Every day old wagons and western vehicles are overlooked and every day more and more of our nation’s history disappears. These oversights may seem insignificant until we realize just how many millions of wheels have completely vanished or are regularly misrepresented today. After more than two decades of our own search and rescue missions, it’s become painfully clear that without a consolidated effort to preserve the best and rarest surviving vehicles in America’s first transportation industry, some brands and originality levels will likely be lost forever. Nonetheless, there are success stories that crop up from time to time.
One of the first steps in recovering and preserving so much of America’s wood-wheeled history is learning what went into every part of these vehicles and what the surviving pieces can tell us. To that point, at the front and rear of many farm, freight, ranch, and military wagons were boards typically held in place by rods, pins, clips, chains, or straps. Similar to the tailgate on a modern pickup truck, these “end gates” were engineered to help provide rigidity to the box while also serving other practical needs. Hence, a good portion of them were crafted to swing, fold, drop, lift, slide, or remain static. From dumping and loading to creating easier access to contents in the wagon, many of these innovations were parlayed into patents. Some were readily accepted and used by numerous wagon makers. As a result, it’s not uncommon today to run across a wide variety of end gate designs. This week, I thought I’d highlight a few of the ideas popular more than a century ago.
Folding end gate...
One of the most promoted and readily accepted end gate styles was the Comstock patent. Awarded to Charles Comstock in 1870, this was the first ‘folding end gate’ design. The flexible idea was crafted to allow the lower rear end gate of a farm, ranch, mountain, or freight wagon to be taken out without going through the time and trouble of removing the box rod. This was especially convenient when the wagon was lifted up in the front, allowing grain to be dumped. It also assured that the sideboards could remain somewhat stabilized even though one or more end gates were removed.
One of the most popular end gates found on antique farm wagons today was originated in 1870 by Charles Comstock.
Drop end gate...
As a kid and adult, I’ve sat on many truck tailgates. From restful moments on the farm to social get-togethers at sporting events, the ‘tailgate’ has a long history in American vehicles. In my younger years, most of those pickup truck tailgates were held up by chains with hooks. At the time, I didn’t realize that the concept had its origins with horse drawn vehicles. In fact, there were a number of patented variations of this idea in the 1800's and early 1900's. Shown below are a couple of them.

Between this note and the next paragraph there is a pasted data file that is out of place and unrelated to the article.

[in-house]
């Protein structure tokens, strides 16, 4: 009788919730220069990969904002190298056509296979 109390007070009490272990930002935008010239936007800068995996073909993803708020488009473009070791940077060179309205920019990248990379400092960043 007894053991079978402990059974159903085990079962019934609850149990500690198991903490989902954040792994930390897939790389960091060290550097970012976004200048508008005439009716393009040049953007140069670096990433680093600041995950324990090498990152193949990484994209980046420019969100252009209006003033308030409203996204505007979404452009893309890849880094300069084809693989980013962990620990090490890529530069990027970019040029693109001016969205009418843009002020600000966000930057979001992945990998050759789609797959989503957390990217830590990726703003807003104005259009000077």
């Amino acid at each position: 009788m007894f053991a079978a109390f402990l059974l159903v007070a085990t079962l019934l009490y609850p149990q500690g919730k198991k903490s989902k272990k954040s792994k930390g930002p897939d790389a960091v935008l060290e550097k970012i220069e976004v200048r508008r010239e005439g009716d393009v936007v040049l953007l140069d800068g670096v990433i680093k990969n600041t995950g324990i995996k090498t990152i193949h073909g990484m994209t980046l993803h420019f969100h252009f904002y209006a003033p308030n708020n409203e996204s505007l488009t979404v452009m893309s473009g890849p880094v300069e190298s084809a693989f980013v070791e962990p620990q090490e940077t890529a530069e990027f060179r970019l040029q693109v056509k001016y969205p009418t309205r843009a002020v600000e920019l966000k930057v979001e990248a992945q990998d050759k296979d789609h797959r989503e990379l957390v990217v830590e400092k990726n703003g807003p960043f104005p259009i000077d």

This hinged end gate design dates to 1886. Its use of chains to hold the gate level is similar to the way early pickup truck tailgates were configured.
The two images shown immediately above feature a 1904 patent. It incorporates hinged, metal straps to hold the end gate. Many modern truck beds still use a comparable design.
Spring-loaded end gate...
In 1894, the Peter Schuttler Wagon Company unveiled a patent on a spring-loaded rear end gate. The idea was focused on protecting the end gate from free-falling on its hinge and slamming against another part of the wagon or some other obstruction. Many early wagon patents were predicated on a premise of shielding the vehicle from unnecessary stress or damages. In this case, the notion not only helped protect the wagon but, with the resistance of the springs, items in the box were prevented from immediately dumping once the gate was freed from the side boards.
This patented, spring-hung end gate was engineered to protect the wagon while also helping with loose loads such as city coal-hauling operations.
Okay. There it is; a fundamental look at end gates for wagons. I can only imagine that somebody somewhere is wondering… “Why focus on something as basic as an old wooden end gate?” Actually, I hope someone is asking that question… a lot! After all, only by asking questions do we learn and only by learning can we have any hope of locating and recognizing some of the last vestiges of America’s early wheeled history. So, what ‘secrets’ can an end gate hold? Well, to a certain extent, the designs can help highlight a particular vehicle style, make, purpose, bed width, and lower sideboard depth. It’s just the kind of start to collecting data that helps us hone in on identifying and authenticating this part of our nation’s past. Without that knowledge, all we have are best guesses and speculation… just the kind of direction that’s allowed so much history to disappear.
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